5 tips to make intermittent fasting work for you (VIDEO)

Intermittent fasting is an amazing tool to reach your weight loss goals. Aside from helping you achieve the health and fitness level you’ve always wanted, there are also many benefits to intermittent fasting such as a decrease in blood pressure and blood sugar, decrease in insulin resistance, and better energy levels across the board.

Intermittent fasting is basically time-restricted eating. You pick a period of time, usually called your “feeding window”, in which you are allowed to consume any food or drink with caloric value. You are not allowed to eat outside of your feeding window. Typically, people on intermittent fasting schedules “fast” for at least 16 hours a day, sometimes more.

Weight loss works because it becomes progressively easier to maintain a caloric deficit if you only have a limited time wherein you’re allowed to eat. You also feel more satisfied because you’re eating bigger meals in a short period of time, as opposed to eating smaller meals scattered throughout the day.

But intermittent fasting can also be nerve-wracking for beginners. True enough, it does take some getting used to, especially if you are accustomed to eating three square meals a day.

Perhaps you’re just starting to try intermittent fasting out, and you’re feeling the struggle. We’ve come up with a few pointers here to help you along the way. Today, Evolve Daily shares five tips to make intermittent fasting work for you.


1) Embrace the Hunger

Intermittent fasting can help you feel more energized.

There are no two ways about it. If you’re just starting out with intermittent fasting, you’re going to feel hungry all the time. That’s a sure thing. The trick is to anticipate and embrace the hungry. Understand that it’s the most hungry you’re ever going to be in your life. Understand that it’s tough. But also know that you have the capacity to get through it.

It will take mental strength and willpower to last through the first days of intermittent fasting. But if you can remain disciplined and stick to your feeding schedule, we’re happy to say that it gets easier to deal with because your body adjusts.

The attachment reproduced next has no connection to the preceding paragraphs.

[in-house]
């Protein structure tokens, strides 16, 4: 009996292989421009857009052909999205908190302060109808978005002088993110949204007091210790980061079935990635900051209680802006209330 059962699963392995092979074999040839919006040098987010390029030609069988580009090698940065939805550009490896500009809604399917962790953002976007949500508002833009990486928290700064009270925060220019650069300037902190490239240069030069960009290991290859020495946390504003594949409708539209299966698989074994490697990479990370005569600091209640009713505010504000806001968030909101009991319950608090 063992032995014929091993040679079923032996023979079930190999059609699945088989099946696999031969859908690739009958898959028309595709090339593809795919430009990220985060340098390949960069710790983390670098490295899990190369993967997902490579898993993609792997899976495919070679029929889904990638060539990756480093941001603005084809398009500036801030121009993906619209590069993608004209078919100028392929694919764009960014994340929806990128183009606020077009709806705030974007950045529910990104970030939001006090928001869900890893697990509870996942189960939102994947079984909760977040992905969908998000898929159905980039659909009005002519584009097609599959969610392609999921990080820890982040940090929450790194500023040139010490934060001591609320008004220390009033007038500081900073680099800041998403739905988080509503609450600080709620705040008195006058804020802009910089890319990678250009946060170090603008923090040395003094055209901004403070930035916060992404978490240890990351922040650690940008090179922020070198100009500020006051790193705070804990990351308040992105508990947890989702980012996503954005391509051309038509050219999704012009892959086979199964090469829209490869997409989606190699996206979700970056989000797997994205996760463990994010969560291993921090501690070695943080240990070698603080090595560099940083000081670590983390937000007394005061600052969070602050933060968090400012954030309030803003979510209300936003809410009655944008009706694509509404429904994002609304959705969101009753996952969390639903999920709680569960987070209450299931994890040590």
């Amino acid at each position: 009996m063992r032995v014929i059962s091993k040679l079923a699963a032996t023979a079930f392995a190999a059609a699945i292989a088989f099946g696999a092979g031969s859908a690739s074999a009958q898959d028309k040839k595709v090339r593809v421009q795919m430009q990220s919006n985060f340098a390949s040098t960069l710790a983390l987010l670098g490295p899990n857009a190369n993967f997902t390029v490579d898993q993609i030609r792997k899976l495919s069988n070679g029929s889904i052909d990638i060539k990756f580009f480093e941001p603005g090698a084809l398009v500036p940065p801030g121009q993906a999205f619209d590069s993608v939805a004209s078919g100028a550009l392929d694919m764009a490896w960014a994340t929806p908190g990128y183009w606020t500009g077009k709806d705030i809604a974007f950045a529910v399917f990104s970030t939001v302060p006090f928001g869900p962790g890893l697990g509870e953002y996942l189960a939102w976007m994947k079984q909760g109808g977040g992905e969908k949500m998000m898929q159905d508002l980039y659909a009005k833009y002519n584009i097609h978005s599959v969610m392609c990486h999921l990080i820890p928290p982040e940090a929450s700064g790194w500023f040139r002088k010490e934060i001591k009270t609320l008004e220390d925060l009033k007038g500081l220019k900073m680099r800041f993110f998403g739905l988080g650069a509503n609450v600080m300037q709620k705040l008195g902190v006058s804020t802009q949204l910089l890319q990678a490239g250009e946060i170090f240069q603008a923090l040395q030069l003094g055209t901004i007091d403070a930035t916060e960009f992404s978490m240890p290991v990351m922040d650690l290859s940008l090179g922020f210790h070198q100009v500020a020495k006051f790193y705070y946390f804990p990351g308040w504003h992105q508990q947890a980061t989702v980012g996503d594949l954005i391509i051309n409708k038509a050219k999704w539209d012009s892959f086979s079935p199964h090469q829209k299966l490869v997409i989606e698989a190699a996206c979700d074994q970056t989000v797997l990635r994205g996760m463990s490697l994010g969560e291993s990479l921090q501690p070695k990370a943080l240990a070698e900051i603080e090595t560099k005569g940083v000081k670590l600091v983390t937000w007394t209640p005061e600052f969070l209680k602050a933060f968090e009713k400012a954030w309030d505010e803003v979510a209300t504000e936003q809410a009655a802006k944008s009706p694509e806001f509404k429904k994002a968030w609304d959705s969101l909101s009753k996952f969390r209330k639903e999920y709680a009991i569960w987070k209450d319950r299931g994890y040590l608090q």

Once your body has gotten accustomed to your new eating lifestyle, you won’t feel hunger during your fasting window. You’ll only start to get hungry just before your feeding window begins. If you do feel hunger prior to that, just understand that it comes in waves and doesn’t last.

Also, you don’t get progressively hungry as time goes on. You get less hungry the longer you fast. Needless to say, because your body anticipates your next meal, keeping to a schedule is very important. Any sudden and abrupt changes will throw you off.


2) Don’t Torture Yourself With Food Videos

Intermittent fasting can help with mental performance as well.

Whether you admit it or not, a lot of your free time is spent watching videos of food or cooking on social media. They’re everywhere and very easily accessible. Sometimes, you stumble upon them even when you don’t want to. And they’re fun to watch, but they can also make you hungrier than you need to be.

A lot of times you’ll find yourself breaking your own rules, and subsequently breaking your fast due to the urge to eat. Your body sends visual signals from the eyes to the brain when you see food. Don’t add fuel to that fire by watching food videos. One advantage of intermittent fasting is not having to think about food until your feeding window. Which means you can take your mind off food and focus on other things.

It’s best to lay off the internet for a while, especially when you feel the hunger.


3) Maintain a Caloric Deficit

So you’ve made it. You’ve powered through your fasting window, and now it’s time to eat. However, the biggest and easiest mistake beginners on intermittent fasting make is thinking they can eat whatever they want, however much they want. This is certainly not the way it should be.

First of all, you have to be at a caloric deficit in order to lose weight. Which means your body needs to be expending more calories than you are taking in.

A good way to check your daily caloric needs is by searching online for a TDEE (Total Daily Energy Expenditure) calculator. Based on your height, weight, age, and other factors, you’ll be able to determine the approximate number of calories your body needs to maintain weight.

The safest way to lose weight is to take your daily minimum required calories and subtract 500-1,000 from it. This will keep you at a deficit. One pound of fat is equivalent to 3,500 calories. You can lose a pound a week if you’re eating at a 500 calorie deficit every day.

Don’t eat too little also, as it could be detrimental for your health — not to mention that it isn’t sustainable and you’ll be prone to binge-eating.


4) Strive to Eat Clean

Once your feeding window begins, try to eat nutritious foods.

Oh, and don’t go eating junk food during your feeding window. This will result in very bad health overall. The urge to eat a box full of donuts, bags of chips, sugary drinks, and such will be very strong. But strive to eat clean and give your body the nutrients it needs to function optimally.

If you up your intake of healthy fat and proteins, fiber, and vegetables, you’ll have way more energy as opposed to if you eat junk food. Train your body to rely on burning your residual fat stores for fuel. Don’t give it a reason to store extra unwanted fat from the food you eat.

Athletes in training understand that the food we put into our bodies directly correlates to what our bodies burn for fuel. If you’re putting in clean fuel, you’re getting the most out

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